The wizard will help make selections for you throughout the process. In the case of the Mounting Preparation, Small Outline package types will not require prepping prior to mounting. Therefore, the only option available for Small Outline is Straight Mounted preparation. Similarly, Small Outline devices are always placed in the Horizontal direction on the board, so you are not given the option to select Vertical. Also notice that if you hover your cursor over the  throughout the wizard, a detailed description is presented.

 

Package Shape

Next you will select your package shape. Rectangle is the only package shape available for Small Outline devices.

Dimensions

Next you will choose the dimensions for your component using the dimensions specified in your component Datasheet.

  • Enter all of the dimensions provided in the datasheet.
  • Do not compute dimensions not shown in the datasheet.  These are extrapolated from the known items.
  • Use dimensions from the bottom side in the datasheet as well as the bottom side terminal numbering.
  • Nominal is sometimes referred to as Typical as in the datasheet example below.
  • Nominal dimension will be computed by PartQuest if it is not provided in the datasheet.
  • Standoff is the amount of space between the board surface and the bottom of the part body.  In this example the part sits directly on the board surface so the standoff is zero.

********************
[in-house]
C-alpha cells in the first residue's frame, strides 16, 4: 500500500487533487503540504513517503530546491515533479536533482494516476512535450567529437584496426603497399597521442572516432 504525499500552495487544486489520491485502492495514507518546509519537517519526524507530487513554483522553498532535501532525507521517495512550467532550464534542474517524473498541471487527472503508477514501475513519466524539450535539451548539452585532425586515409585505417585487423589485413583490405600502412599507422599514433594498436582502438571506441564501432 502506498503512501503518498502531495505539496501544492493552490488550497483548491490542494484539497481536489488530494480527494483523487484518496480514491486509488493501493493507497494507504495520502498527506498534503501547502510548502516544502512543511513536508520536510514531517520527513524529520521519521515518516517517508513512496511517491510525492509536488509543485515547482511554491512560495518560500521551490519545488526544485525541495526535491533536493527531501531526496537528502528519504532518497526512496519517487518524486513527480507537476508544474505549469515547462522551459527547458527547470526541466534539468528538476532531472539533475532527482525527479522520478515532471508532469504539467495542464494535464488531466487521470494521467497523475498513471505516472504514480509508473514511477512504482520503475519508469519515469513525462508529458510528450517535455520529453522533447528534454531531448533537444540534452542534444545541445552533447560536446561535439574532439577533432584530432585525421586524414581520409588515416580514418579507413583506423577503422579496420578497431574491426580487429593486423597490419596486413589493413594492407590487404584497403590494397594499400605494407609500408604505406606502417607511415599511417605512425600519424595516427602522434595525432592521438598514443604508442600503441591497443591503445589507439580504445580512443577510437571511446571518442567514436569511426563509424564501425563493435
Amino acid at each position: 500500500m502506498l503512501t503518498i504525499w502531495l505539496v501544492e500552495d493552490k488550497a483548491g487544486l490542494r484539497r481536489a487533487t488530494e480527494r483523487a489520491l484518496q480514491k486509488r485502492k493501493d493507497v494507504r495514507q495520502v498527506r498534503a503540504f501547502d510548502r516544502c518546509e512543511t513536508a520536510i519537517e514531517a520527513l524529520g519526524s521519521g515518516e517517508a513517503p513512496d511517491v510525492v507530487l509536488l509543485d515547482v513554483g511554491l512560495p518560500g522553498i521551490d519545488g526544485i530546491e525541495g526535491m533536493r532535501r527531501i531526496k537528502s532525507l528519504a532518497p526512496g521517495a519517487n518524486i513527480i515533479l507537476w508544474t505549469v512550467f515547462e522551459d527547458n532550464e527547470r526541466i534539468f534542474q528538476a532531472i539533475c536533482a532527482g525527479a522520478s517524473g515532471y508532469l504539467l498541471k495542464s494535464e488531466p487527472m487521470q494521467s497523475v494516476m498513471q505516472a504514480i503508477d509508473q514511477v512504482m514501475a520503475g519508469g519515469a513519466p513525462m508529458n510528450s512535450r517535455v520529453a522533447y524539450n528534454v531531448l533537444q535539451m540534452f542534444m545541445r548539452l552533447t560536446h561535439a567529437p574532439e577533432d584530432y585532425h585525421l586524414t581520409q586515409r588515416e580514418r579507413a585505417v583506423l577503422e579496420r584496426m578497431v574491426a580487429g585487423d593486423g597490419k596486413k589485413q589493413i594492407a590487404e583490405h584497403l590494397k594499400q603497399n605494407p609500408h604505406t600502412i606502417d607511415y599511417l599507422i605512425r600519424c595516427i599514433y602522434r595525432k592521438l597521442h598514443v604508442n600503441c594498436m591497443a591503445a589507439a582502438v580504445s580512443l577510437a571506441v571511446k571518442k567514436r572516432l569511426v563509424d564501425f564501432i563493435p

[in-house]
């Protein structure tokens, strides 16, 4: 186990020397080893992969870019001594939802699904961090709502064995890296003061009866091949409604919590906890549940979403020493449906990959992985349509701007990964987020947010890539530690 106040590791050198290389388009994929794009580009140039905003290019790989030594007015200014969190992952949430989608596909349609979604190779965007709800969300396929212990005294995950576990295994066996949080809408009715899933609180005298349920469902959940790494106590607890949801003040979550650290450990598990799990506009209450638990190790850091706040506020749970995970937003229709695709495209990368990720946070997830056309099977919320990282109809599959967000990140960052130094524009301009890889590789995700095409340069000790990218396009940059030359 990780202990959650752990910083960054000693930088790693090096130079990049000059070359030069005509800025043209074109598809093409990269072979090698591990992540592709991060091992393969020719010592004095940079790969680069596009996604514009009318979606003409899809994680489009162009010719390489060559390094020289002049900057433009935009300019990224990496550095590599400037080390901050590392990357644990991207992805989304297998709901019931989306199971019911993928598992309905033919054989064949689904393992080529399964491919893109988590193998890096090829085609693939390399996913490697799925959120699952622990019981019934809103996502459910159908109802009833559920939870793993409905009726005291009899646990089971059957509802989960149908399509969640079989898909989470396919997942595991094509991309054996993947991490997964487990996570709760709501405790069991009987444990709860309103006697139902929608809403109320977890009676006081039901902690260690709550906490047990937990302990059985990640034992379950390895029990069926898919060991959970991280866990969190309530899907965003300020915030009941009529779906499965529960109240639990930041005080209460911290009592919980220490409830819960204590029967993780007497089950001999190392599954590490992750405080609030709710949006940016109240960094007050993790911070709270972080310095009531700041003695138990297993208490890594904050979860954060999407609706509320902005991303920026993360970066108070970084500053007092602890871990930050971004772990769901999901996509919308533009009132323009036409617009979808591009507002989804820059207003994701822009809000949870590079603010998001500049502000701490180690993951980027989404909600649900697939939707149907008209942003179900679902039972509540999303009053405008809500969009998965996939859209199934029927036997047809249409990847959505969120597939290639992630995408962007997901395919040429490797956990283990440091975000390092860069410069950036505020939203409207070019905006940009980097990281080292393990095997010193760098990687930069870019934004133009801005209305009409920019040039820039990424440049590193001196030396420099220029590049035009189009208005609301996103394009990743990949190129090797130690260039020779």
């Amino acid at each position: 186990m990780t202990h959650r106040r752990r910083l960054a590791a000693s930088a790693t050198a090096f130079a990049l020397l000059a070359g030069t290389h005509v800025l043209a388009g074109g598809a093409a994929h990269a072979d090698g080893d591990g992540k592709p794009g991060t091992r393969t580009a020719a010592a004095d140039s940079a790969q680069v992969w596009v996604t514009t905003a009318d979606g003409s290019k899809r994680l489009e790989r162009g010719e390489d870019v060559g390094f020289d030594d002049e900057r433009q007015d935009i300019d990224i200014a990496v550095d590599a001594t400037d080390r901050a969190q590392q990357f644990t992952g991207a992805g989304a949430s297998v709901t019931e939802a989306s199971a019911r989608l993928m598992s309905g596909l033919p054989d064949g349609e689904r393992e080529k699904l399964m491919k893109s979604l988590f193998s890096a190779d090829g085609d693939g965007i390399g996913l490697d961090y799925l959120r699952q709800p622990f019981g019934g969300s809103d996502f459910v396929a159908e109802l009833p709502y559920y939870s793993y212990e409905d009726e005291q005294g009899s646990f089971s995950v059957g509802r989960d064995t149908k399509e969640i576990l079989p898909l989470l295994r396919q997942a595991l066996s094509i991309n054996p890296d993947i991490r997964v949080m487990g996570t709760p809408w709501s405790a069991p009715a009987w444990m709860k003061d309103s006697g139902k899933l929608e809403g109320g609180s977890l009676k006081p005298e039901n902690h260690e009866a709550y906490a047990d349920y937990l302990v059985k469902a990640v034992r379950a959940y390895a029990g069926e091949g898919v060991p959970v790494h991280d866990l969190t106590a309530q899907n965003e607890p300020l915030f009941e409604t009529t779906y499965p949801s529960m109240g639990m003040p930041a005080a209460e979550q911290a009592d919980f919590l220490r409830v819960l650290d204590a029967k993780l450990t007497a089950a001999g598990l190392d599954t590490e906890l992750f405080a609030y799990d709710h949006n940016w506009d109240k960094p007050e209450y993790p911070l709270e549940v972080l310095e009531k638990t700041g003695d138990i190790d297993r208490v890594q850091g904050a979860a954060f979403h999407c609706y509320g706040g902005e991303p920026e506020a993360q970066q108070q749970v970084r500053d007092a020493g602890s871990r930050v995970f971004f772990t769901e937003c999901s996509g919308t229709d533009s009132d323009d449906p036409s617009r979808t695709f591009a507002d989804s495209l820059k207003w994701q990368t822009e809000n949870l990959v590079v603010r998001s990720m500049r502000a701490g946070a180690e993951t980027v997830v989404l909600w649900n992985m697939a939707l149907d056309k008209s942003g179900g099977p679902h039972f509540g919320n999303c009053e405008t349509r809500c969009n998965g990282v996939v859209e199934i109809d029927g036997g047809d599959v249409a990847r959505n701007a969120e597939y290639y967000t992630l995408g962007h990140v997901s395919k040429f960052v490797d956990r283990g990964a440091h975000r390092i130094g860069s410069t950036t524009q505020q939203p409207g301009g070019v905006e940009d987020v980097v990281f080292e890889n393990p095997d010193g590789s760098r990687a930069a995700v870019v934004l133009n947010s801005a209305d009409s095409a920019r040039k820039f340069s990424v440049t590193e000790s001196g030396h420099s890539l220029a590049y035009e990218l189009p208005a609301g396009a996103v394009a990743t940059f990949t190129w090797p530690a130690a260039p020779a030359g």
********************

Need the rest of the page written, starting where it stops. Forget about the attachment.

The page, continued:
• Body Height is the height of the actual part body.
  • Part Height is the height from the board surface to the top of the part including the standoff distance.
  • Dimension1 is typically the x dimension.  Note the X/Y axis in the left corner of the 2D image.
  • Dimension2 is typically the y dimension.  Note the X/Y axis in the left corner of the 2D image.

Example of Small Outline Datasheet: 

To determine the dimensions to input, find the dimensions chart in your components Datasheet. Note that the dimensions that you provide are those of the package and not the actual footprint.

Enter the dimensions provided in the datasheet.  Datasheets vary in how they provide this information.   For example, you may get the nominal plus minimum and maximum values of a dimension.  An alternate method is to provide nominal dimension with a positive and negative tolerance.   PartQuest will create the footprint for you using the package dimensions you provide. If any required information is missing, PartQuest will let you know what dimension is required once you continue to Terminals. 

In our Small Outline example, Dimension1 refers to H and Dimension2 refers to B on the datasheet above.  Body Height refers to K and since standoff is 0 Body Height and Part Height are identical.

Notice that the right side shows a 2D model of your component in a top down view with all of the input values.

For this part, select Rectangle as the Package Shape.

 

Once you have entered your values, you can use the 2D model to insure that your dimensions have been entered correctly. Now click the Continue to Terminals button directly underneath your Dimensions table.

Continue to Terminals.

 

See other Custom Footprint examples under Custom Footprint Examples.